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Ukrainian President Petro Poroshenko and UK Prime Minister David Cameron attend a working session for the NATO/Ukraine Commission in September 2014. (Photo: Paul Shaw/Office of the Prime Minister)

With Parliament Vote, Ukraine Moves Towards NATO Alliance

Russian Foreign Minister says vote 'will only escalate the confrontation'

Lauren McCauley

Signaling a step toward NATO membership and further western alliance, the Ukraine parliament on Tuesday voted to drop the country's 'non-aligned' status, which had prevented the country from joining such military coalitions.

Observers note that the decision is likely to antagonize Russia, which has been vocally opposed to Ukraine's increased alignment with NATO. After the vote, Russian Foreign Minister Sergei Lavrov said the move was "counterproductive" and that it would boost tensions.

"It will only escalate the confrontation and creates the illusion that it is possible to resolve Ukraine's deep internal crisis by passing such laws," he said.

The law, proposed by President Petro Poroshenko, was backed by Ukraine's MPs 303 to eight. Speaking Tuesday, Poroshenko said the country's 2010 adoption of the non-bloc status was a "mistake."

Non-aligned, also known as non-bloc, statuses, are a classification given to states such as Switzerland which refuse to join military alliances and thus play no part in wars. It was adopted by Ukraine under the presidency of Viktor Yanukovych.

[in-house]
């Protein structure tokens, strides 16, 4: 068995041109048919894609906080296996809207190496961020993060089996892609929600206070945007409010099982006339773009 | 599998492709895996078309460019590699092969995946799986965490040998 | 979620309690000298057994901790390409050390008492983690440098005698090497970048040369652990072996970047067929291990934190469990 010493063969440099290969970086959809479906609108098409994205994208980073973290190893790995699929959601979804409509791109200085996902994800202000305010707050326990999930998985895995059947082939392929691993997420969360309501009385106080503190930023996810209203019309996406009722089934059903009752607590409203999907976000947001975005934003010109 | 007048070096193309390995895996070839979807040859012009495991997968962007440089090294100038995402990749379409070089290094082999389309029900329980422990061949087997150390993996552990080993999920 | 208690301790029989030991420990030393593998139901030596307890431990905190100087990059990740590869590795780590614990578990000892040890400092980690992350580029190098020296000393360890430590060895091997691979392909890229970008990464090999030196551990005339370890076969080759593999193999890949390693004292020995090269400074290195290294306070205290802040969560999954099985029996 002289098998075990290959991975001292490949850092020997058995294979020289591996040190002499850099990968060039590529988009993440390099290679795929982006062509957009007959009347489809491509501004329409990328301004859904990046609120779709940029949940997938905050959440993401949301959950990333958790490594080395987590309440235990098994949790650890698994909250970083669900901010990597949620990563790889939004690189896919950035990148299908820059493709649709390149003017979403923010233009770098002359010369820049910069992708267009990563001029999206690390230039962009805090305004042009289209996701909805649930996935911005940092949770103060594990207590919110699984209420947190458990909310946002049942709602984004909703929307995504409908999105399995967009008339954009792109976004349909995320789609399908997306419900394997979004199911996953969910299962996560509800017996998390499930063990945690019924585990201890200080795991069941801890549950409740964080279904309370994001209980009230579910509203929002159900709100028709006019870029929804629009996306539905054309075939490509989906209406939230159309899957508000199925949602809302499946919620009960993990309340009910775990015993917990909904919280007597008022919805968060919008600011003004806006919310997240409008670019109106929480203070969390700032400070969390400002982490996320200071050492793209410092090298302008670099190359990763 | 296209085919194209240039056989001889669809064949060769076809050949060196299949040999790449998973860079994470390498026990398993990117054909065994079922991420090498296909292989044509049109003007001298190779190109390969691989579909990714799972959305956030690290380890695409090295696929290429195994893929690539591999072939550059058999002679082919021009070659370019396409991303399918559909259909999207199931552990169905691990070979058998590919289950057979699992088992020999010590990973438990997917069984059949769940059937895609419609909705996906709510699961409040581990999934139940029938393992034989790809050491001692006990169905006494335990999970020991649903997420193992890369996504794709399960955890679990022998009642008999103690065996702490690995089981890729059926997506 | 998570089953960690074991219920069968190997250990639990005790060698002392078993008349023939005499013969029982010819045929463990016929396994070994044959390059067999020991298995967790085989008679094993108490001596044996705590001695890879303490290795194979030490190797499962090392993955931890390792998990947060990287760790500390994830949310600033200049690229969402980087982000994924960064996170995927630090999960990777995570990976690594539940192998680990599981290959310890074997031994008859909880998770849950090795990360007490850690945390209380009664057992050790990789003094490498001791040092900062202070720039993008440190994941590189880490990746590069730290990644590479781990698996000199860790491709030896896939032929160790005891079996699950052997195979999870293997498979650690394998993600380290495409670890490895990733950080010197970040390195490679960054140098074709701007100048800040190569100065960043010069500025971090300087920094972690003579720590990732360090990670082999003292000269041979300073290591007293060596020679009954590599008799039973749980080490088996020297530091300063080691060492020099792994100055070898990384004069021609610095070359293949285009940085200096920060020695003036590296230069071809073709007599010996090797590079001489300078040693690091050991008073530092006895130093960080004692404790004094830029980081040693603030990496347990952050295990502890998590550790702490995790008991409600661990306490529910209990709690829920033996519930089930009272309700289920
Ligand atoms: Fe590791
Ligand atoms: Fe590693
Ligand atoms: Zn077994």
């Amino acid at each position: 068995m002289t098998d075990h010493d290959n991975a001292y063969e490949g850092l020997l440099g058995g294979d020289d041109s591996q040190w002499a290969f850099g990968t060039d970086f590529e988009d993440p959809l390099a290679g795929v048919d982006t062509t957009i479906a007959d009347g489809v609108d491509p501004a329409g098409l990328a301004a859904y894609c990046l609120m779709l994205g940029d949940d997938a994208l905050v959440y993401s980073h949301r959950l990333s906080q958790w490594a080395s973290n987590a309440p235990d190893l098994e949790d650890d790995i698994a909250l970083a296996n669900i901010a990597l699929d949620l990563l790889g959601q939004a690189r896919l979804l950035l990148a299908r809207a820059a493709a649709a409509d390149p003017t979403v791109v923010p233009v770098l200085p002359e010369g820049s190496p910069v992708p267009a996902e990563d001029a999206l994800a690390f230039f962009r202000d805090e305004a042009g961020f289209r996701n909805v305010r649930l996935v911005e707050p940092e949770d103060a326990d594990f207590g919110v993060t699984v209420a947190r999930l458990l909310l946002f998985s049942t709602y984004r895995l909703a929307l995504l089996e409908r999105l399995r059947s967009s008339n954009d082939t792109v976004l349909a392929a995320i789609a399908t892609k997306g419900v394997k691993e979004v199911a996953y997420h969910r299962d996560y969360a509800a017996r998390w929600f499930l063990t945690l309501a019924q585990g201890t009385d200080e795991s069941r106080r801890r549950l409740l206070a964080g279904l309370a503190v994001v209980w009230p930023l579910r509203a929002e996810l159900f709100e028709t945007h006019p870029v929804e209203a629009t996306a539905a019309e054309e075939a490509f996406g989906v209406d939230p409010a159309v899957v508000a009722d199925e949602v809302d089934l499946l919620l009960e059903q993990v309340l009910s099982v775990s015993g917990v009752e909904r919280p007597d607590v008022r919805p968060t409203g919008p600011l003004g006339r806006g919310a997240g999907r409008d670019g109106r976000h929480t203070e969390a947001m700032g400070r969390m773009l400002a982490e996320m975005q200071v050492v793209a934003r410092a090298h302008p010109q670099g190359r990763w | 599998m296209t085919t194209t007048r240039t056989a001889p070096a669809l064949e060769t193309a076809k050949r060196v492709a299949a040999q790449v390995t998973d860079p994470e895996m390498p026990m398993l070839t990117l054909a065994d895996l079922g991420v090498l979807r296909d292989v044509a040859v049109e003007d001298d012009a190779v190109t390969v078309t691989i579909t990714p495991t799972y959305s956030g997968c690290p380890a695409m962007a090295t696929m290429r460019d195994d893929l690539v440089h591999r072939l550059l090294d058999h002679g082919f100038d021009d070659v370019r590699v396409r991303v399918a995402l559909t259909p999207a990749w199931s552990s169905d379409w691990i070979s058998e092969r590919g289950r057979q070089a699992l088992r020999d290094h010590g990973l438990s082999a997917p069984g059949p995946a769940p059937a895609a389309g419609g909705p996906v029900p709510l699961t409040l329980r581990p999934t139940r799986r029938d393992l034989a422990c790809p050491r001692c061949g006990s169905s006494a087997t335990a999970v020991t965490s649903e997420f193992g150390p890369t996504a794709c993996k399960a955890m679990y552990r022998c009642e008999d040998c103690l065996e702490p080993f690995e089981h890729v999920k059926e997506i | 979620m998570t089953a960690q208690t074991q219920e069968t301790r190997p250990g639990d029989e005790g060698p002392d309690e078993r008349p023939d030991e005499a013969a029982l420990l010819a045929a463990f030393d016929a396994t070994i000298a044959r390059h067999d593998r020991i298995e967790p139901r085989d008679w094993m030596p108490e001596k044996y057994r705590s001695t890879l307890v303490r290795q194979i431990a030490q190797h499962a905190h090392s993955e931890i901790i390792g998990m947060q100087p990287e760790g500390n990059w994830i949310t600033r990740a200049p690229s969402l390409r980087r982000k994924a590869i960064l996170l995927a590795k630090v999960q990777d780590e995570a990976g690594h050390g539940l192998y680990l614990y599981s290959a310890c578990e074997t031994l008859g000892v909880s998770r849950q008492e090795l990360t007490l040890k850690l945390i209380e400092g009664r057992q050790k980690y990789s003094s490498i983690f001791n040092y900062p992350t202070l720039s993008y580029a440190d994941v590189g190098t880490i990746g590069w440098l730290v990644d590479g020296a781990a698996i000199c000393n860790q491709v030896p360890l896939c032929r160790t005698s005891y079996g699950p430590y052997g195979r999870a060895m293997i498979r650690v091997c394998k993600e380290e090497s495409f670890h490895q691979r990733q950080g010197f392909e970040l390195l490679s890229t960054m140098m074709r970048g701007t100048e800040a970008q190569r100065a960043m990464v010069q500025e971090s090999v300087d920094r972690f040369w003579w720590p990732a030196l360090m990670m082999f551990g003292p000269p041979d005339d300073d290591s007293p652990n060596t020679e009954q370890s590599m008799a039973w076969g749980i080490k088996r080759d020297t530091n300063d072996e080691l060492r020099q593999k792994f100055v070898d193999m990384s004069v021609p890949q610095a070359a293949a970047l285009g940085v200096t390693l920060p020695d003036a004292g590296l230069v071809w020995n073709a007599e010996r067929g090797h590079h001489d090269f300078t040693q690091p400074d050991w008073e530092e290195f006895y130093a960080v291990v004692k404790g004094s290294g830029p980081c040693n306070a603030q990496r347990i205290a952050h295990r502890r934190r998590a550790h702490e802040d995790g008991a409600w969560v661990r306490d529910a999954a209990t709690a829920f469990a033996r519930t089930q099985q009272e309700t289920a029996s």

"Finally, we corrected the mistake," Poroshenko wrote on Facebook. "303 lawmakers voted for giving up the non-bloc status of Ukraine. There is no alternative to the country’s European and Euro-Atlantic integration."

According to Russia's TASS News Agency, Ukraine's parliament weighed a total of four similar bills, each of which envisaged "the abandonment of the non-bloc status and the return towards NATO rapprochement that will significantly increase Ukraine’s positions in defense."

However, despite the nearly unanimous support, it is unclear if and when Ukraine would be able to join the western military alliance. According to BBC's correspondent, some NATO members are lukewarm towards accepting Ukraine. And a NATO spokesperson in Brussels said that any accession is likely to take years.

"Our door is open and Ukraine will become a member of NATO if it so requests and fulfills the standards and adheres to the necessary principles," he said.


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